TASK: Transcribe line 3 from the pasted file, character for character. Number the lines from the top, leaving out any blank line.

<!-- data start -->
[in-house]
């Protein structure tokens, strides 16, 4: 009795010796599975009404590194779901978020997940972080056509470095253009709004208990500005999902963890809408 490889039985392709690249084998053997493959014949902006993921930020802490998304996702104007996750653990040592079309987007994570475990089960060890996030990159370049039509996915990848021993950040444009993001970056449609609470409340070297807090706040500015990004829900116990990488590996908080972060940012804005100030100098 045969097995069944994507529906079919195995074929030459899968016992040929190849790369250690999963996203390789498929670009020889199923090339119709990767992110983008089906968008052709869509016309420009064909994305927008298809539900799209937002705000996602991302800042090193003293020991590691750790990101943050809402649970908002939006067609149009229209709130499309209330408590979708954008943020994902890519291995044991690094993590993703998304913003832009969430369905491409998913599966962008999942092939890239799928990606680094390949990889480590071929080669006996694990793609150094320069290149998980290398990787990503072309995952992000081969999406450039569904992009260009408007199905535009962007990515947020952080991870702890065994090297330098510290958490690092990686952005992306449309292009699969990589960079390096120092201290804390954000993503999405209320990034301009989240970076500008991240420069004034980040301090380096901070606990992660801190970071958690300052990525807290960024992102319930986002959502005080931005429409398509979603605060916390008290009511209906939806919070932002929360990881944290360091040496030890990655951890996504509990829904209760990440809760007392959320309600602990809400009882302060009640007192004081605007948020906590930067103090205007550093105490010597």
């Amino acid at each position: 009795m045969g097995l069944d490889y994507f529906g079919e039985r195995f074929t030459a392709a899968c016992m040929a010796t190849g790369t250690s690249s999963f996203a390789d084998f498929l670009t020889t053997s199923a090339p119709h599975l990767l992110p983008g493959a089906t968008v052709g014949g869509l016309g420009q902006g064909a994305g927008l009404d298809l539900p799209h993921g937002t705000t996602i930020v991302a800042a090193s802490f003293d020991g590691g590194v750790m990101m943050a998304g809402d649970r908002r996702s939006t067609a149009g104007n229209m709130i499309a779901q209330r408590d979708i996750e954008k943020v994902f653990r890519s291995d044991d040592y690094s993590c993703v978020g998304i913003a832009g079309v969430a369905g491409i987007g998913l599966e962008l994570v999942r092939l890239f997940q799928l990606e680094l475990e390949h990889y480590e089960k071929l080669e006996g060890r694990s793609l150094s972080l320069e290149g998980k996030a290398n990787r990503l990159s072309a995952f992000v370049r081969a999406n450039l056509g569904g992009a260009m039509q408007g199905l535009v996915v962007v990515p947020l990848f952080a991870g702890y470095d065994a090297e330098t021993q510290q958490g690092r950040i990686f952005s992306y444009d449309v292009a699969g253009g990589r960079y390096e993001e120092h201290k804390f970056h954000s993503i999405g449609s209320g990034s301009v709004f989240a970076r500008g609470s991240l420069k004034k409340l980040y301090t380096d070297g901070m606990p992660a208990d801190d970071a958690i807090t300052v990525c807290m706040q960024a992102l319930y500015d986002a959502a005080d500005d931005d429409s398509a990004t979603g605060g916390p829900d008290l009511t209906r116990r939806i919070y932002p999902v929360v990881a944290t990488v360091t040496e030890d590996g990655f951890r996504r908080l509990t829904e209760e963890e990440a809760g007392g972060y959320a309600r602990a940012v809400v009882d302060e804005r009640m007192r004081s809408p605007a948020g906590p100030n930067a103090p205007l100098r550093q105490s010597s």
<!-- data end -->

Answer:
């Amino acid at each position: 009795m045969g097995l069944d490889y994507f529906g079919e039985r195995f074929t030459a392709a899968c016992m040929a010796t190849g790369t250690s690249s999963f996203a390789d084998f498929l670009t020889t053997s199923a090339p119709h599975l990767l992110p983008g493959a089906t968008v052709g014949g869509l016309g420009q902006g064909a994305g927008l009404d298809l539900p799209h993921g937002t705000t996602i930020v991302a800042a090193s802490f003293d020991g590691g590194v750790m990101m943050a998304g809402d649970r908002r996702s939006t067609a149009g104007n229209m709130i499309a779901q209330r408590d979708i996750e954008k943020v994902f653990r890519s291995d044991d040592y690094s993590c993703v978020g998304i913003a832009g079309v969430a369905g491409i987007g998913l599966e962008l994570v999942r092939l890239f997940q799928l990606e680094l475990e390949h990889y480590e089960k071929l080669e006996g060890r694990s793609l150094s972080l320069e290149g998980k996030a290398n990787r990503l990159s072309a995952f992000v370049r081969a999406n450039l056509g569904g992009a260009m039509q408007g199905l535009v996915v962007v990515p947020l990848f952080a991870g702890y470095d065994a090297e330098t021993q510290q958490g690092r950040i990686f952005s992306y444009d449309v292009a699969g253009g990589r960079y390096e993001e120092h201290k804390f970056h954000s993503i999405g449609s209320g990034s301009v709004f989240a970076r500008g609470s991240l420069k004034k409340l980040y301090t380096d070297g901070m606990p992660a208990d801190d970071a958690i807090t300052v990525c807290m706040q960024a992102l319930y500015d986002a959502a005080d500005d931005d429409s398509a990004t979603g605060g916390p829900d008290l009511t209906r116990r939806i919070y932002p999902v929360v990881a944290t990488v360091t040496e030890d590996g990655f951890r996504r908080l509990t829904e209760e963890e990440a809760g007392g972060y959320a309600r602990a940012v809400v009882d302060e804005r009640m007192r004081s809408p605007a948020g906590p100030n930067a103090p205007l100098r550093q105490s010597s």